I have just finished reading 53 pages of local comments from the latest MAPP “Community Strengths and Themes” survey results. Maybe you are tired of these surveys, but they can serve to tell us the pulse of our community. They are a way to hear what people are thinking and feeling. MAPP stands for “Mobilizing for Action through Planning and Partnership” — it’s a process for community wide, community driven health improvement. Put simply, here on the southern peninsula it is a group of organizations and interested individuals working together to improve community health. Our local public health system consists of all of us — and it takes all of us to create a vision for our community and to make it happen.
MAPP consists of anyone who lives, works, and plays on the Southern Kenai Peninsula, from Ninilchik south and across the bay to the villages, and welcomes anyone who wants to weigh in on our strengths, assets and the issues we face. Many people have joined in this process that began in November 2008, and there are many community actions that have already resulted from the first surveys, conducted in 2009.
Some of those include: 21 People’s Gardens on the southern peninsula, the Homer Prevention Project, and lots of baseline data collected on issues people identified in 2009, like obesity and youth risk/resilience. There is increased collaboration between organizations that people said work too much in “silos.” Thank you for giving us your input to make these big changes. (There are many more you can hear about by calling Megan at 235-0570 or any Steering Group member, listed on the website).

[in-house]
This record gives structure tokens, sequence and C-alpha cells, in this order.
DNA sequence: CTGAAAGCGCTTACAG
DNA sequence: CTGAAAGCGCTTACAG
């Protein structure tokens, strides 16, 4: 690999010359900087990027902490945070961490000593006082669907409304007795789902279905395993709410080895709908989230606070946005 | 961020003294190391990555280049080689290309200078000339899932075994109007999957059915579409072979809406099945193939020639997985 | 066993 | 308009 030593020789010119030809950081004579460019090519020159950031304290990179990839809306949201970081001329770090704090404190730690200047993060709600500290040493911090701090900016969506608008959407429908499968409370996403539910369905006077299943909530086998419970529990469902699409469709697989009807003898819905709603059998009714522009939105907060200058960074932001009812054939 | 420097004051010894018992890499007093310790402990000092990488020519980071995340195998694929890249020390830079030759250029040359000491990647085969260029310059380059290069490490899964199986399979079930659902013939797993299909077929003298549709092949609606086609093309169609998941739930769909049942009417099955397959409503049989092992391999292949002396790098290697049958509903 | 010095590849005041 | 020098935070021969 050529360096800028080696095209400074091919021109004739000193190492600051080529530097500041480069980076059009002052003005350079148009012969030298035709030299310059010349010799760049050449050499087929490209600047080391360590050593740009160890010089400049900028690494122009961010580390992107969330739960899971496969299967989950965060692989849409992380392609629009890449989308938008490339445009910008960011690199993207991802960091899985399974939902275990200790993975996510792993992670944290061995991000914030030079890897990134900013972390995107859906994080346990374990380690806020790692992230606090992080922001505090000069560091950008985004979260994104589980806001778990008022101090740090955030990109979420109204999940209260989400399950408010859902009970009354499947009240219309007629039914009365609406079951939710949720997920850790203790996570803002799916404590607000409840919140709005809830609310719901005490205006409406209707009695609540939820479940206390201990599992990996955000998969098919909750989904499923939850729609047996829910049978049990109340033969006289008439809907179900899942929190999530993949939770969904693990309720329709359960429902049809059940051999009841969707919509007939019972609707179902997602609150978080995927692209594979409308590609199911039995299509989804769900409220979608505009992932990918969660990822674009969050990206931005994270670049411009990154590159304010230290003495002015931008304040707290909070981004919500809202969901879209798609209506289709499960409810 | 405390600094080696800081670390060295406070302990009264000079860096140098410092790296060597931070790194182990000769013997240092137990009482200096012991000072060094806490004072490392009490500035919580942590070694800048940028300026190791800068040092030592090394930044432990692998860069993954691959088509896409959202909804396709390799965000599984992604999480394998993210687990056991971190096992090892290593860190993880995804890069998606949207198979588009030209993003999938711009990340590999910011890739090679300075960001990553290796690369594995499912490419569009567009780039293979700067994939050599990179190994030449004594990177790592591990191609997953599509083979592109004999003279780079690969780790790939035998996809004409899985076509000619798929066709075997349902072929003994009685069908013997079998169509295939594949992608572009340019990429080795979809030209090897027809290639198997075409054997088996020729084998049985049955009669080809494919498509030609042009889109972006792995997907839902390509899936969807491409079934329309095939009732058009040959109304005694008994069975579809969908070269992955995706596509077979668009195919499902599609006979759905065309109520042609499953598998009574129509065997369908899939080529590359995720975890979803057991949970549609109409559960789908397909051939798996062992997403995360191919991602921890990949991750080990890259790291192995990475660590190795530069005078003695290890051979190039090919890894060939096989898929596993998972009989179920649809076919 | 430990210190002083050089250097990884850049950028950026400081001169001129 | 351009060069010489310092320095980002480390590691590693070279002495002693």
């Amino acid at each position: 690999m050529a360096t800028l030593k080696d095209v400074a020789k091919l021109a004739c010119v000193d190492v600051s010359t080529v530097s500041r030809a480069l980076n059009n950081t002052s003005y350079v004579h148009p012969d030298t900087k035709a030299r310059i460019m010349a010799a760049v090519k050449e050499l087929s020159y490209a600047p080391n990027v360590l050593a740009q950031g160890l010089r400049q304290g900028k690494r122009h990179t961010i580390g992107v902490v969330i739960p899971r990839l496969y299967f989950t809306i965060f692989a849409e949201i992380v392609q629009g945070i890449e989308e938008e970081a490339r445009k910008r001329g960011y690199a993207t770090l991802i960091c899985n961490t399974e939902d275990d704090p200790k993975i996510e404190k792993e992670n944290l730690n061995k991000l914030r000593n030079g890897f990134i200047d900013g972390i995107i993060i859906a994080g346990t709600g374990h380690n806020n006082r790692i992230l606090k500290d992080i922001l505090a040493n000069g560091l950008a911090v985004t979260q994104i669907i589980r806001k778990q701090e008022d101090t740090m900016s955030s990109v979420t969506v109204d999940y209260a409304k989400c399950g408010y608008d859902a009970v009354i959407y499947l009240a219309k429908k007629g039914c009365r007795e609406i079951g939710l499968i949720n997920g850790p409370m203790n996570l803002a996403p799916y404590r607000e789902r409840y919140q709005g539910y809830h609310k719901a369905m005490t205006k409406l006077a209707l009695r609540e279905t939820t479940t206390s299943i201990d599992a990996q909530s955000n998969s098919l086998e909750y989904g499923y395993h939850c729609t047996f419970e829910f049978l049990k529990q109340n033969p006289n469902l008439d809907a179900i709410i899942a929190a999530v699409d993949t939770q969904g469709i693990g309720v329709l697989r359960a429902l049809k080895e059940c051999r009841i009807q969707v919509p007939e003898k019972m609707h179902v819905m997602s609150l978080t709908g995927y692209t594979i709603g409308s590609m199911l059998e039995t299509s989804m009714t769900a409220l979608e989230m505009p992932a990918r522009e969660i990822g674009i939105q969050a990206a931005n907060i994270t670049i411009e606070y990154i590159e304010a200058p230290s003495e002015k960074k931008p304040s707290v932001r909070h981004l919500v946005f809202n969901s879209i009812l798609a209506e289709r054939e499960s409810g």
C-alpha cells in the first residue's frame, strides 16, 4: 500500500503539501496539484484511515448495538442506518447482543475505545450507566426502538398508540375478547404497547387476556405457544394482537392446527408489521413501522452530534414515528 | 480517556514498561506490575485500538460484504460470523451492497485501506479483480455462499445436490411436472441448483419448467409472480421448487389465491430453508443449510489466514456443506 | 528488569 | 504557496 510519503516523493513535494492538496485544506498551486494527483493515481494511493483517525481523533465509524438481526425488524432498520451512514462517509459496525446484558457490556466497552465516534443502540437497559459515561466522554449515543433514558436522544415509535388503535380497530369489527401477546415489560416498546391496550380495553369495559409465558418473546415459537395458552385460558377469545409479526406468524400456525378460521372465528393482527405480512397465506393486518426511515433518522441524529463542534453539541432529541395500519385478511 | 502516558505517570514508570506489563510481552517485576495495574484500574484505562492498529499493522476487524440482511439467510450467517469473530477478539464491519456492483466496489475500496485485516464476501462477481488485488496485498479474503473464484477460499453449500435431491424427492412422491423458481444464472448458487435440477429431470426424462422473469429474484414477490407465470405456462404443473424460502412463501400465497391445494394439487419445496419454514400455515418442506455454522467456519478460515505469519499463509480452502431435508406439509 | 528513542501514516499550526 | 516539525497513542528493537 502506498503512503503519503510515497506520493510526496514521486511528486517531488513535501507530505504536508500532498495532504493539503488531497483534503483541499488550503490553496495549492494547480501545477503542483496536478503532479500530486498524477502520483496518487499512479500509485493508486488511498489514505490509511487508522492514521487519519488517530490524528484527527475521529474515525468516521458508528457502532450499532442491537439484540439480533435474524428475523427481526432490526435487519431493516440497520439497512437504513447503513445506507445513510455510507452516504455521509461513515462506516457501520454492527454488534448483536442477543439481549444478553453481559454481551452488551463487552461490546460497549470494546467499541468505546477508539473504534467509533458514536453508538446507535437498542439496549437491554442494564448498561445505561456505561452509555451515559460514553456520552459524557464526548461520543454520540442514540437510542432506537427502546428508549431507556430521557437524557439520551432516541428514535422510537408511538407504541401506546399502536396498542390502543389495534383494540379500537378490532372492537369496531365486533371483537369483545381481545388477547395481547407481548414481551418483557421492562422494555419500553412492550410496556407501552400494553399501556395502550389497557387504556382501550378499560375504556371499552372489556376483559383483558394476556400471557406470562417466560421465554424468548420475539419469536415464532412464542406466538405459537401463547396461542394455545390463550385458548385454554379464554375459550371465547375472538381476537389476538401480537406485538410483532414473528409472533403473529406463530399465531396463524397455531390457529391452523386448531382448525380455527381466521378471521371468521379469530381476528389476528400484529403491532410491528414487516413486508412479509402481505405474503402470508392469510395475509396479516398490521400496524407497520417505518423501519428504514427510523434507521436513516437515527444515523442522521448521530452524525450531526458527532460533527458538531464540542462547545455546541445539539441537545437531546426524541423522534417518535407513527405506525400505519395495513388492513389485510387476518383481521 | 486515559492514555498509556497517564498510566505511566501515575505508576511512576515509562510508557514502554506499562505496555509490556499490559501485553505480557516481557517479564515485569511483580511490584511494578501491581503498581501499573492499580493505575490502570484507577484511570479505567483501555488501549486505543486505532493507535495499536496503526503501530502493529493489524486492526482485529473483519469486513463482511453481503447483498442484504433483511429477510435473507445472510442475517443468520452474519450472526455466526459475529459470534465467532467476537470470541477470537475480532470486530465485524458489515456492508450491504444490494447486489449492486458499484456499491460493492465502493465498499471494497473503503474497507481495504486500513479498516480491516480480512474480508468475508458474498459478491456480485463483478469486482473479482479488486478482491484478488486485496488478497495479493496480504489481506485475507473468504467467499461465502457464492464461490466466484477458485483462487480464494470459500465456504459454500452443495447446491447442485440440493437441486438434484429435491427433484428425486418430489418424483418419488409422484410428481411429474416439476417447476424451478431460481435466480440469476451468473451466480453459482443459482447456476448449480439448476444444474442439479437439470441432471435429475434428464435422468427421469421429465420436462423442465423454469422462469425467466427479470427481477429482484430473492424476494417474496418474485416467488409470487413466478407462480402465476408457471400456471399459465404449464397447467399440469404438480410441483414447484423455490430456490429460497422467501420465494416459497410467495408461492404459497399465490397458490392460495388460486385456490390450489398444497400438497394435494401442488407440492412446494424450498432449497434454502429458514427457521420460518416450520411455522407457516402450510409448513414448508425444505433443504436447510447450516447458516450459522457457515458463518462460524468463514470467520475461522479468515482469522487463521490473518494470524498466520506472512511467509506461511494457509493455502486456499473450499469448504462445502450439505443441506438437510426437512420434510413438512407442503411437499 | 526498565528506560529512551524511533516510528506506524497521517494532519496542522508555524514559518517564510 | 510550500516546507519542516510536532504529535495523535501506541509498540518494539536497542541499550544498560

Thank you to the more than 1,100 residents who have contributed and given extra input on the write-in questions of our recent survey, to express both your love and concern for our community. MAPP seeks to understand both, so that efforts can be meaningful, target effective actions and identify measurable outcomes. I am heartened by the many survey responses, and I encourage anyone who lives here, works here, holds a leadership position, or who wants not to feel alone, to read the many heartfelt responses community members offered in this recent MAPP survey.
Next, we continue with key informant interviews and hard data collection. We will explore how community perceptions match the hard data that exists. Later this year, we will compile all of that and see where it overlaps, to again identify common themes in this second community health assessment. As we go forward, all of these results are available on the website, www.MAPPofSKP.net.
There is so much to celebrate on the southern Kenai Peninsula — by building on these many strengths, we can improve community health — defined broadly in MAPP to include physical, emotional, cultural, environmental, educational and spiritual health. Thank you, residents, for getting involved, and please keep your ideas coming.
Sharon Whytal, RN